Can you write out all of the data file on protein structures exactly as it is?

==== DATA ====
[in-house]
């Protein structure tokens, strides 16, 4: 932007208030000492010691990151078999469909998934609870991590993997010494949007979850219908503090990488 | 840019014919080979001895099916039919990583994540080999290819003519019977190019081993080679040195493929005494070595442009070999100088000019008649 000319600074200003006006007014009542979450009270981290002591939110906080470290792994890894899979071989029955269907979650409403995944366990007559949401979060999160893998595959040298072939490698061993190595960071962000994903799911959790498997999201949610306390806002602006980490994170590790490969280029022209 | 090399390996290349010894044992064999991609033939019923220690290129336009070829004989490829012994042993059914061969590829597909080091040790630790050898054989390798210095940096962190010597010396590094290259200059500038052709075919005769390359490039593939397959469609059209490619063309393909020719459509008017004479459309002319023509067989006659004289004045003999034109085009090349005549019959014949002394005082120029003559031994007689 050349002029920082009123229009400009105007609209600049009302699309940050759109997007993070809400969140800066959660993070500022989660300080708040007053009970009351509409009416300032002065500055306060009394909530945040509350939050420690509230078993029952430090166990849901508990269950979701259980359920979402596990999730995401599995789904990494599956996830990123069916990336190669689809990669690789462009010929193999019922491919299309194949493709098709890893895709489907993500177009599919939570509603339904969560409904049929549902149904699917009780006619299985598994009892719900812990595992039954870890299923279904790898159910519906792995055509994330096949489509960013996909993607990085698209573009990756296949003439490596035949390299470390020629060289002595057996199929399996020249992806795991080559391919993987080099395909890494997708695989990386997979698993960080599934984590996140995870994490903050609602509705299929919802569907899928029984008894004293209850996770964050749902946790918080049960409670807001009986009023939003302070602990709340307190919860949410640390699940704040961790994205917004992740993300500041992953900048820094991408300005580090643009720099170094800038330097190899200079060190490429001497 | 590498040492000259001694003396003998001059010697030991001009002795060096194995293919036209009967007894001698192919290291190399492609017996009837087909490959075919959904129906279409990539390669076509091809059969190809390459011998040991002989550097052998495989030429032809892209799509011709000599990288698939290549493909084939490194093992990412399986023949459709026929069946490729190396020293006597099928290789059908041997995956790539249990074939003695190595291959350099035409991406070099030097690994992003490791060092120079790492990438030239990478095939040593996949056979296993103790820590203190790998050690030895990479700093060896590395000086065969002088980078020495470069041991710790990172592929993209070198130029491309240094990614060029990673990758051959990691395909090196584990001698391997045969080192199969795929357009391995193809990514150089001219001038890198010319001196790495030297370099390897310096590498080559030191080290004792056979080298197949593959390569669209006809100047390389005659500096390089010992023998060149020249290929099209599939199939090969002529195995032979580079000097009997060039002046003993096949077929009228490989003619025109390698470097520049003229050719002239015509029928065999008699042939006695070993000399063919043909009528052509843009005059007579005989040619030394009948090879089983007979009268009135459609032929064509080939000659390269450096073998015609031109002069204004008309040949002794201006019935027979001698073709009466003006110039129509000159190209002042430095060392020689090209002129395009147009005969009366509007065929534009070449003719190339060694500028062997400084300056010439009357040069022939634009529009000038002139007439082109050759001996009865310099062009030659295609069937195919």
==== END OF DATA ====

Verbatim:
[in-house]
């Protein structure tokens, strides 16, 4: 932007208030000492010691990151078999469909998934609870991590993997010494949007979850219908503090990488 | 840019014919080979001895099916039919990583994540080999290819003519019977190019081993080679040195493929005494070595442009070999100088000019008649 000319600074200003006006007014009542979450009270981290002591939110906080470290792994890894899979071989029955269907979650409403995944366990007559949401979060999160893998595959040298072939490698061993190595960071962000994903799911959790498997999201949610306390806002602006980490994170590790490969280029022209 | 090399390996290349010894044992064999991609033939019923220690290129336009070829004989490829012994042993059914061969590829597909080091040790630790050898054989390798210095940096962190010597010396590094290259200059500038052709075919005769390359490039593939397959469609059209490619063309393909020719459509008017004479459309002319023509067989006659004289004045003999034109085009090349005549019959014949002394005082120029003559031994007689 050349002029920082009123229009400009105007609209600049009302699309940050759109997007993070809400969140800066959660993070500022989660300080708040007053009970009351509409009416300032002065500055306060009394909530945040509350939050420690509230078993029952430090166990849901508990269950979701259980359920979402596990999730995401599995789904990494599956996830990123069916990336190669689809990669690789462009010929193999019922491919299309194949493709098709890893895709489907993500177009599919939570509603339904969560409904049929549902149904699917009780006619299985598994009892719900812990595992039954870890299923279904790898159910519906792995055509994330096949489509960013996909993607990085698209573009990756296949003439490596035949390299470390020629060289002595057996199929399996020249992806795991080559391919993987080099395909890494997708695989990386997979698993960080599934984590996140995870994490903050609602509705299929919802569907899928029984008894004293209850996770964050749902946790918080049960409670807001009986009023939003302070602990709340307190919860949410640390699940704040961790994205917004992740993300500041992953900048820094991408300005580090643009720099170094800038330097190899200079060190490429001497 | 590498040492000259001694003396003998001059010697030991001009002795060096194995293919036209009967007894001698192919290291190399492609017996009837087909490959075919959904129906279409990539390669076509091809059969190809390459011998040991002989550097052998495989030429032809892209799509011709000599990288698939290549493909084939490194093992990412399986023949459709026929069946490729190396020293006597099928290789059908041997995956790539249990074939003695190595291959350099035409991406070099030097690994992003490791060092120079790492990438030239990478095939040593996949056979296993103790820590203190790998050690030895990479700093060896590395000086065969002088980078020495470069041991710790990172592929993209070198130029491309240094990614060029990673990758051959990691395909090196584990001698391997045969080192199969795929357009391995193809990514150089001219001038890198010319001196790495030297370099390897310096590498080559030191080290004792056979080298197949593959390569669209006809100047390389005659500096390089010992023998060149020249290929099209599939199939090969002529195995032979580079000097009997060039002046003993096949077929009228490989003619025109390698470097520049003229050719002239015509029928065999008699042939006695070993000399063919043909009528052509843009005059007579005989040619030394009948090879089983007979009268009135459609032929064509080939000659390269450096073998015609031109002069204004008309040949002794201006019935027979001698073709009466003006110039129509000159190209002042430095060392020689090209002129395009147009005969009366509007065929534009070449003719190339060694500028062997400084300056010439009357040069022939634009529009000038002139007439082109050759001996009865310099062009030659295609069937195919």